Used strong bread flour. Can't seem to find any flour labelled as 'high gluten' here in the UK. I'm hoping the flour I used is high gluten.

When I make pizzas tonight I will start my own thread. I make pizza regularly. Documenting my experiments is something I definitely want to do.

scott123

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Re: Tom Lehmann's dough tips for the amatuer pizza maker at home ?
« Reply #89 on: February 05, 2011, 11:16:16 AM »
Benjamin, that dough, as pictured, is ready to bake.  Perhaps even a little bit past ready. Next time, either use it in 1-2 days, lower the water temperature a few degrees or scale back the yeast a bit.

'Strong bread' flour = 'High gluten.'  I think you should be fine there.  You're probably going to need to fine tune the hydration based on the actual protein content of the flour, but, from the photo, I think you're in the right ballpark.
« Last Edit: February 05, 2011, 11:18:10 AM by scott123 »


Offline jonesyb

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Re: Tom Lehmann's dough tips for the amatuer pizza maker at home ?
« Reply #90 on: February 05, 2011, 11:45:50 AM »
Benjamin, that dough, as pictured, is ready to bake.  Perhaps even a little bit past ready. Next time, either use it in 1-2 days, lower the water temperature a few degrees or scale back the yeast a bit.

'Strong bread' flour = 'High gluten.'  I think you should be fine there.  You're probably going to need to fine tune the hydration based on the actual protein content of the flour, but, from the photo, I think you're in the right ballpark.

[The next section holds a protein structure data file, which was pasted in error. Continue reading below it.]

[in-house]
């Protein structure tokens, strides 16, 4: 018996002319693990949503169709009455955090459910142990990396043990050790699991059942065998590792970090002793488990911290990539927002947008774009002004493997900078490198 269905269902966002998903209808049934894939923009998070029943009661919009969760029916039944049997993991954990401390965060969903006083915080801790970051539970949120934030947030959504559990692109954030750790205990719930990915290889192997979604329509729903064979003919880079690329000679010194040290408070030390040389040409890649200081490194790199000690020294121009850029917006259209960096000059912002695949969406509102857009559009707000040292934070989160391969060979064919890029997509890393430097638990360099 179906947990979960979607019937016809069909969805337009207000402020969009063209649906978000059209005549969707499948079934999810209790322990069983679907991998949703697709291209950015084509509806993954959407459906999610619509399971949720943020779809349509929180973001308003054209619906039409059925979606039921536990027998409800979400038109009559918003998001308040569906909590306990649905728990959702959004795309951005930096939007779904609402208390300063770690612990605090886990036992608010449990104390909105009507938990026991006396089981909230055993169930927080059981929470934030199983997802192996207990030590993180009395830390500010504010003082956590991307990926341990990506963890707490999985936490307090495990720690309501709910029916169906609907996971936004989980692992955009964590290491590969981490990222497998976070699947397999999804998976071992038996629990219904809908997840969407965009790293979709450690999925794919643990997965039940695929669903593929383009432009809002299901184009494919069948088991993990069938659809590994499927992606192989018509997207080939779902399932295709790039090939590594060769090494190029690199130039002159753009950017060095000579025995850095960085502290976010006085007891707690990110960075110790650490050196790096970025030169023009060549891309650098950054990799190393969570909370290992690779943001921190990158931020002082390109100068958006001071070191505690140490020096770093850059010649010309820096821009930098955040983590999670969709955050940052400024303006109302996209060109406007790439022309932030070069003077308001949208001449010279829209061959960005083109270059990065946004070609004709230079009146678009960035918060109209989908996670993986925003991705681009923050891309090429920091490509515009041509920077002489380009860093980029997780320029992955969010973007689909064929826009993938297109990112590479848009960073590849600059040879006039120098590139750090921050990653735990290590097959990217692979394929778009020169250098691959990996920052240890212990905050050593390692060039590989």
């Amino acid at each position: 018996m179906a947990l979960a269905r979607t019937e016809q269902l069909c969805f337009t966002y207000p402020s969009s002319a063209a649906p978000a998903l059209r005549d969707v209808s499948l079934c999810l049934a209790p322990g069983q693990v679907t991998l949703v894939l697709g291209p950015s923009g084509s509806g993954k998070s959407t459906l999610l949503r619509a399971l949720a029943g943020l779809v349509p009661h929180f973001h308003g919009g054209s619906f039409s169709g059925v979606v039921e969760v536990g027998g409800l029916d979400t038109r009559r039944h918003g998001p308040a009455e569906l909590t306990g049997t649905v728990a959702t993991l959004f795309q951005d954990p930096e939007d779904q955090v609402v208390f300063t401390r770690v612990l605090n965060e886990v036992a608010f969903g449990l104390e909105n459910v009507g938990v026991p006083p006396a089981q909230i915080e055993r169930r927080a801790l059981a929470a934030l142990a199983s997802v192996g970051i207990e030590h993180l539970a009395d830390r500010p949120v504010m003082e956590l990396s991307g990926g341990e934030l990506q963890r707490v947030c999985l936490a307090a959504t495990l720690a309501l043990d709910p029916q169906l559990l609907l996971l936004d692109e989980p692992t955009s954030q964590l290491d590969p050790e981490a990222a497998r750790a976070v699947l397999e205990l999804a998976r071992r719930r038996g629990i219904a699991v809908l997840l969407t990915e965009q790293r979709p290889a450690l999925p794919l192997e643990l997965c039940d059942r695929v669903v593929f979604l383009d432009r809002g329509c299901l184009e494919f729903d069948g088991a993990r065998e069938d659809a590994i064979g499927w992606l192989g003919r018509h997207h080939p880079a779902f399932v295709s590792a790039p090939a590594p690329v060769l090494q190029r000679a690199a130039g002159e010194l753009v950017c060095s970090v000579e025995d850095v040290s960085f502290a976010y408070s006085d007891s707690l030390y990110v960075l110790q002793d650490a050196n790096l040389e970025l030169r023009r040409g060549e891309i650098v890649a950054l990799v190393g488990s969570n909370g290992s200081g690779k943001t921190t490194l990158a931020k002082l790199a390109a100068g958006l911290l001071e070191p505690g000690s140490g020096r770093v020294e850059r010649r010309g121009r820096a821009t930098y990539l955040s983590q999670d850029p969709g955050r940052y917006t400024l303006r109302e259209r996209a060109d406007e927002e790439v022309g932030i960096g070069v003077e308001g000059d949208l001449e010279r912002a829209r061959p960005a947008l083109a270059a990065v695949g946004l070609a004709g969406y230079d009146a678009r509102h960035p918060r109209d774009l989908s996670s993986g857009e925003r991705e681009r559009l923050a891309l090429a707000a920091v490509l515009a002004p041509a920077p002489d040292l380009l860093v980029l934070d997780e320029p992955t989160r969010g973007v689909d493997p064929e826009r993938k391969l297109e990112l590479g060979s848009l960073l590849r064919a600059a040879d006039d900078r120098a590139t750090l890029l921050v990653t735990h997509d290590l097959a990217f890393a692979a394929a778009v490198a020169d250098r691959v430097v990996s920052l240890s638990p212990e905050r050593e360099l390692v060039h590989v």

Thank you for your comments. I was a little worried that it had been in the fridge too long. I made it on Wednesday simply because I had a window of free time. I hope it will be OK anyway.

Pizzas will be being made in a few hours. I shall post my results tomorrow some time.

Offline capamando

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Re: Tom Lehmann's dough tips for the amatuer pizza maker at home ?
« Reply #91 on: December 20, 2011, 07:47:07 AM »
Hello,

My wife and I followed the recipe that Pete-zza gave the Pizzagirl. We just took a look at the dough ball after 24hours in the fridge (38 degrees) and found that it has not increased or puffed up that much.  Is this normal?  Please advice.